David Attenborough on the Great Barrier Reef, climate change, Christmas, and turning 90

"At Christmas we’re under the impression we have it all: we have turkey and brandy butter and Christmas pudding and the family and we have a great time, by and large. But think of those poor refugees and migrants..."

Has having your life play out on our TV screens affected your personality?

I don’t think so. Someone said to me the other day: well, you’re not what you were 40 years ago. But me 40
years ago is actually what I do think I look like. If I see myself in the shaving mirror now, I just think it’s a bad day – that I’m really like that chap on the telly. When I see myself catching Komodo dragons in 1956, I think that is me 
on a good day.

Your Great Barrier Reef series includes footage shot on your first trip there in 1957.

I was rather impressed by me when I watched it again. I thought: he doesn’t look quite as cloddish as I feared. I’ve seen footage from another trip to Australia in the 1950s and I’m in the sea – the intrepid lad cleaving the water, not showing a morsel of fear.

Is your attitude to danger different now?

It certainly is. When you’re 25 you think you’re immortal. You put the diving goggles on and think: there can’t be any danger down there.

It was brave to go down in the Triton submersible – no one had gone down as deep as 1,000ft on the Great Barrier Reef before.

Brave? No, it was actually very safe, like sitting in an armchair. If you’re free-swimming, that scares the hell out of me. But I was in this bubble with a chap from the Royal Navy who is the biggest expert in the world. Before we
got in, he said, “I’ve been stuck down 
there for hours before, but we just sat there eating chocolate.” So you can’t be worried. I was a passenger, the most privileged passenger you could imagine.

The dive was the latest of many firsts. Which was the most important – introducing colour TV in 1967 when you were controller of BBC2?

Well, it seemed to me I owed it to the British people to do that. I’m a BBC man through and through. The BBC was the first broadcasting organisation in the world, so, when I heard that the Germans were going to introduce colour television, I said: hang on, we can’t have that. And we got on the air three weeks before them. It was fairly childish, but it made me laugh.


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You’re a famous agnostic, yet the programme features Aborigines who credit the reef’s formation to a sacred fish.

I have a lot of sympathy for their beliefs. They have a remarkable, entirely non-literate culture, but the extraordinary thing is the accuracy with which tradition is passed on. I’ve travelled with groups who knew where they were conceived: this place belongs to the possum spirit, it’s where I came from and where I shall return.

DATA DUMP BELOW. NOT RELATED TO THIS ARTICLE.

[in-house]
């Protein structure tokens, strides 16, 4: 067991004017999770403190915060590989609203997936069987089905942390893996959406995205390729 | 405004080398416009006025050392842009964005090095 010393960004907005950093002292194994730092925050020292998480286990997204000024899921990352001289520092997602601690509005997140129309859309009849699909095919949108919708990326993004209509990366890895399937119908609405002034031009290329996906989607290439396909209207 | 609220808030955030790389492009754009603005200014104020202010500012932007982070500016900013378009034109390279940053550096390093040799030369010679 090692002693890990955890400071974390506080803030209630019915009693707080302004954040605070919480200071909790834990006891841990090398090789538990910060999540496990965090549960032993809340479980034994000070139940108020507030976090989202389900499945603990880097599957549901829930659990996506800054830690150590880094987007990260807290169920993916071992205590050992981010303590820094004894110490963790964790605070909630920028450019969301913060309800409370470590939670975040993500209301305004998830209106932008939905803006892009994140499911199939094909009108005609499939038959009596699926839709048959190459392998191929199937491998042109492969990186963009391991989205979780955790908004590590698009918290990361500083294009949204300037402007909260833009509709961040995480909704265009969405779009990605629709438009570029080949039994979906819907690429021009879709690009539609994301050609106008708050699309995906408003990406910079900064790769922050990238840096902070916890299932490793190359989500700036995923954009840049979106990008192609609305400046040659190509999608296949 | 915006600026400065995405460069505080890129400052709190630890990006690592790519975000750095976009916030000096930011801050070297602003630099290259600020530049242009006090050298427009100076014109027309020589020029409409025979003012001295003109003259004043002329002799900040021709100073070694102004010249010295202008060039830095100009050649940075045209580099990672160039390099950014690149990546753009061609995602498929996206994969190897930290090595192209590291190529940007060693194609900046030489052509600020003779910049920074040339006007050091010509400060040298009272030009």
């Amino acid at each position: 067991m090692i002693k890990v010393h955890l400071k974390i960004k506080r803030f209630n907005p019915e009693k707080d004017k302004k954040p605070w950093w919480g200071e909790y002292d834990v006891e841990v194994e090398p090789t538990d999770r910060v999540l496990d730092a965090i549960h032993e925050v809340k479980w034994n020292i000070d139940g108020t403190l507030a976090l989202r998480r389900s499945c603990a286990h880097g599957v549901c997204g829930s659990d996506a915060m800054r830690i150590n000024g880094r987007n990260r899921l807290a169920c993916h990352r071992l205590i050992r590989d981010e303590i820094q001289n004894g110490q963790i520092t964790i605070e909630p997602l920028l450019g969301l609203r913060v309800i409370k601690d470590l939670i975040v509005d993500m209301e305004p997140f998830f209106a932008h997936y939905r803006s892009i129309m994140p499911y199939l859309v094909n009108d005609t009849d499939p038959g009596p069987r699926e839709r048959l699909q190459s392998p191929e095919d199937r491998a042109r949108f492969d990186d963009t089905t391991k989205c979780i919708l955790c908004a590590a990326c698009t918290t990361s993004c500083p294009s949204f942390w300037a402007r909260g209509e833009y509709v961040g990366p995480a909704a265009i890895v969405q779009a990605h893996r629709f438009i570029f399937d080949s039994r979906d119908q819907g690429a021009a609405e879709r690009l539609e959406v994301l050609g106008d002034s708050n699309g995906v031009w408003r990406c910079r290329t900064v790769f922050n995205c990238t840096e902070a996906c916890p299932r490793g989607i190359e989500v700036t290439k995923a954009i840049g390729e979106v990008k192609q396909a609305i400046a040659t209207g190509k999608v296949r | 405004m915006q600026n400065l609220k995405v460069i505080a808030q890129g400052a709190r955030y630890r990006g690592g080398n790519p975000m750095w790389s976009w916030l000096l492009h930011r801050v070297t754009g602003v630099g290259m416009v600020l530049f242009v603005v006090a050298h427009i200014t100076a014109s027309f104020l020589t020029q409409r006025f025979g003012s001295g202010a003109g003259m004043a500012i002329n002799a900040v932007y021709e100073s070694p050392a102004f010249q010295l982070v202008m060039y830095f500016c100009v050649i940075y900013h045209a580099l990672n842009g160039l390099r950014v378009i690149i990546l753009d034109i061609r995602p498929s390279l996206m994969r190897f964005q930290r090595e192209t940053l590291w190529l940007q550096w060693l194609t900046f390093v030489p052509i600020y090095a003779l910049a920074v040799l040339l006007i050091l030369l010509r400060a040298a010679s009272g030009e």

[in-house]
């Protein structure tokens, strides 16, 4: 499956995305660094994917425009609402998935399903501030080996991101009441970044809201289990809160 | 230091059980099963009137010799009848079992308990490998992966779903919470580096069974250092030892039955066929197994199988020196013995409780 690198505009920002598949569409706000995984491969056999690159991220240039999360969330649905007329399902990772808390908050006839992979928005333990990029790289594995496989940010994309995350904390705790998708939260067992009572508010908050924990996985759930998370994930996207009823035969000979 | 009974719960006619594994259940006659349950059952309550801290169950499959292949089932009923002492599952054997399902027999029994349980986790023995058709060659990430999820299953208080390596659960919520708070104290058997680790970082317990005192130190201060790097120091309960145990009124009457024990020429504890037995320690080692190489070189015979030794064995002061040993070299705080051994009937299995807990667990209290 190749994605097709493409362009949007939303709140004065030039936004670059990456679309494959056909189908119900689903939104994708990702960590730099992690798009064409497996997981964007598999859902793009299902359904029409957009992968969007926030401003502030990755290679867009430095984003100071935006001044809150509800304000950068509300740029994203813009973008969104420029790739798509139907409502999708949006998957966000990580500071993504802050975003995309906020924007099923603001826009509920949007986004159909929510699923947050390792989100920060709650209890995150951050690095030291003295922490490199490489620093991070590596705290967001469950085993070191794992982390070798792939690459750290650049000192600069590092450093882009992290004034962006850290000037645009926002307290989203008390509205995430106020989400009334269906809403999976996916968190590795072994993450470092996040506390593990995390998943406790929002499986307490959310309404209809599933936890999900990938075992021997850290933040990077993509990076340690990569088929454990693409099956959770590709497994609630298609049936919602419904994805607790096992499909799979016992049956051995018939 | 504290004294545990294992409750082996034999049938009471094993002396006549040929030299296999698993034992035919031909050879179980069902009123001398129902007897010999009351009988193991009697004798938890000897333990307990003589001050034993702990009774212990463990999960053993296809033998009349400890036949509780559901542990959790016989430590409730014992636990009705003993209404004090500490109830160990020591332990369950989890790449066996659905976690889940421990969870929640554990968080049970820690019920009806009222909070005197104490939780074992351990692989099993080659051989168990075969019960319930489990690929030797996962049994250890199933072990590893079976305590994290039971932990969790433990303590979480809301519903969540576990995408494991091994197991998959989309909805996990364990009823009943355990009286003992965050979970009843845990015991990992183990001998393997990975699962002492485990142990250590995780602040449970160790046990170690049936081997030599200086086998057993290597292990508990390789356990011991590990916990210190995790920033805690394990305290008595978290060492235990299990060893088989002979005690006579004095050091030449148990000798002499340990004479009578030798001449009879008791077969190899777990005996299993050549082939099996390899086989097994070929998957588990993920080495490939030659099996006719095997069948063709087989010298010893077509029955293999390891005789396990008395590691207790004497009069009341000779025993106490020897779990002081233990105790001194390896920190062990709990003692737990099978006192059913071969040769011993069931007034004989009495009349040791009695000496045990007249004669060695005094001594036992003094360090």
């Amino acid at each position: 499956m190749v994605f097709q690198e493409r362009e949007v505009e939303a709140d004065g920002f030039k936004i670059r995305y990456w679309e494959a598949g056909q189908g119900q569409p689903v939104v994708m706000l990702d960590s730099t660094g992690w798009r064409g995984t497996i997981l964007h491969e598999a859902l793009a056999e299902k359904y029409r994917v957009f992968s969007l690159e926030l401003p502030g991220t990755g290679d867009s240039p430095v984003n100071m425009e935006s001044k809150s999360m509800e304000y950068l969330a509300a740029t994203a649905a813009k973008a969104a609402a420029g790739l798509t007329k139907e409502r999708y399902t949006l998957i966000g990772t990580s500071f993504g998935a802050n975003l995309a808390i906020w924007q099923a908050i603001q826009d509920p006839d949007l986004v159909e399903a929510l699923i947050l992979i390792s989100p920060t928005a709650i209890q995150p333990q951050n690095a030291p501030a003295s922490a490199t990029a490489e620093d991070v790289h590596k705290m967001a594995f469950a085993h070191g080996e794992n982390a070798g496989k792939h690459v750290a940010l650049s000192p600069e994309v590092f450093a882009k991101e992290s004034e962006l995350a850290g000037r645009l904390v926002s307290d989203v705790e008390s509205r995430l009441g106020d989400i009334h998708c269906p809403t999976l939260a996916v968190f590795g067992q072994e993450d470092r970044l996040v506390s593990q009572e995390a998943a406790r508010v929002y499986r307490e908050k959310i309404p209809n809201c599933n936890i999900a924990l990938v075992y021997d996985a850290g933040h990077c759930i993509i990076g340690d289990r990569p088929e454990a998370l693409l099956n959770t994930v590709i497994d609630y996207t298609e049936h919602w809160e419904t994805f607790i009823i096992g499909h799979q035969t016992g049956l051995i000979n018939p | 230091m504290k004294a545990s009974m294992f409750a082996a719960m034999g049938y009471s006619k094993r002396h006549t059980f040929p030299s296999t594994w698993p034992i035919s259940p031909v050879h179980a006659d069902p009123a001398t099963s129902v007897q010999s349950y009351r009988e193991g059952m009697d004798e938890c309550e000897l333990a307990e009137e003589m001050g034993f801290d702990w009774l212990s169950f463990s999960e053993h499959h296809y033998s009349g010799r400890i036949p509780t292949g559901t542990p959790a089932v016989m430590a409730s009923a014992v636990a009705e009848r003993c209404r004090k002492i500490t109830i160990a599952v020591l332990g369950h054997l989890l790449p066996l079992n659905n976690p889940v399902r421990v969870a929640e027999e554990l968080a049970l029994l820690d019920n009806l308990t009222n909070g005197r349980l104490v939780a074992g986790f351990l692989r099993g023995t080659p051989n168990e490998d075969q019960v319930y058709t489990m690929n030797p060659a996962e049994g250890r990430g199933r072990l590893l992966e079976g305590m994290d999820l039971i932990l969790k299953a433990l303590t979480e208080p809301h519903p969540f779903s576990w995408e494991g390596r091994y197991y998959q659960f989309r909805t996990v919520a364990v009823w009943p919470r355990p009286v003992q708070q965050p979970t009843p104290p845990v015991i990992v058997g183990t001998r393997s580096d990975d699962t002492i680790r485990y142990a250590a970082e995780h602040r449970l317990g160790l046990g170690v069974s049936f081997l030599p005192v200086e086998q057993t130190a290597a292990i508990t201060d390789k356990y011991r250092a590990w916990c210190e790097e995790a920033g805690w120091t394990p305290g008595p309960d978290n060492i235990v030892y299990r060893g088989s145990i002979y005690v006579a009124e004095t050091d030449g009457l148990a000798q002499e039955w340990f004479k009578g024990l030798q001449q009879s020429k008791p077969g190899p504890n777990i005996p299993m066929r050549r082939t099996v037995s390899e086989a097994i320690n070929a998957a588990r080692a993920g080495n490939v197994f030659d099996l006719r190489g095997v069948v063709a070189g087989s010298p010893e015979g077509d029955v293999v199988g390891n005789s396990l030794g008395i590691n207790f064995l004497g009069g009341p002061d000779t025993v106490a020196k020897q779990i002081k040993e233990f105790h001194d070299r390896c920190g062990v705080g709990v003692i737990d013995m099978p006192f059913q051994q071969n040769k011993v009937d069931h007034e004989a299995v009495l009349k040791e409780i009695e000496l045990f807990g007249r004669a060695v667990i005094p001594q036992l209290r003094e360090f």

Do you know where you were conceived?

The sexual behaviour of their parents isn’t the sort of thing European people think about. I never asked mine – they would have thought it was none of my business.

You say in the programme that 10,000 years ago the reef wasn’t there. So nature comes and goes, despite climate change.

Yes, but it’s a fundamentally different timescale. A rise of two degrees that takes place over 500 years is not the same as one that takes place over five. The natural world simply can’t accommodate these sudden changes we inflict on it. If the reef were to disappear in 1,000 years’ time, it might well come again, but a fat lot of use that is to you, me or my grandchildren.

What do you think of a nation stuffing itself then sitting back to watch your programmes?

At Christmas we’re under the impression we have it all: we have turkey and brandy butter and Christmas pudding and the family and we have a great time, by and large. But think of those poor refugees and migrants. My God, the state of the world. Madmen dropping bombs in places, as if that solves anything. And poor people being bombed by us. It’s dreadful.

You’ll have a contemplative Christmas, then?

I’m not against people enjoying themselves, but at Christmas you ought to be able to count your own blessings. In a way it’s a bit like my own luck in life. Here I am verging on 90, I know a lot of people my age who can’t get about, who can’t remember things. It would seem to me almost blasphemy, really, to be given the good fortune to be able to go and do these things and then not do them. If you’ve been blessed in that way, you should take advantage of it.

What’s your first memory of Christmas?

I remember when I was very small waking up at 4am on Christmas Day and looking out of the window, seeing it was all dark, and thinking, “There are people there who are still asleep, don’t they realise that it’s Christmas Day, that it’s wonderful?” 

Great Barrier Reef with David Attenborough Wed 30 Dec 9.00pm BBC1 (BBC2 in Wales) 


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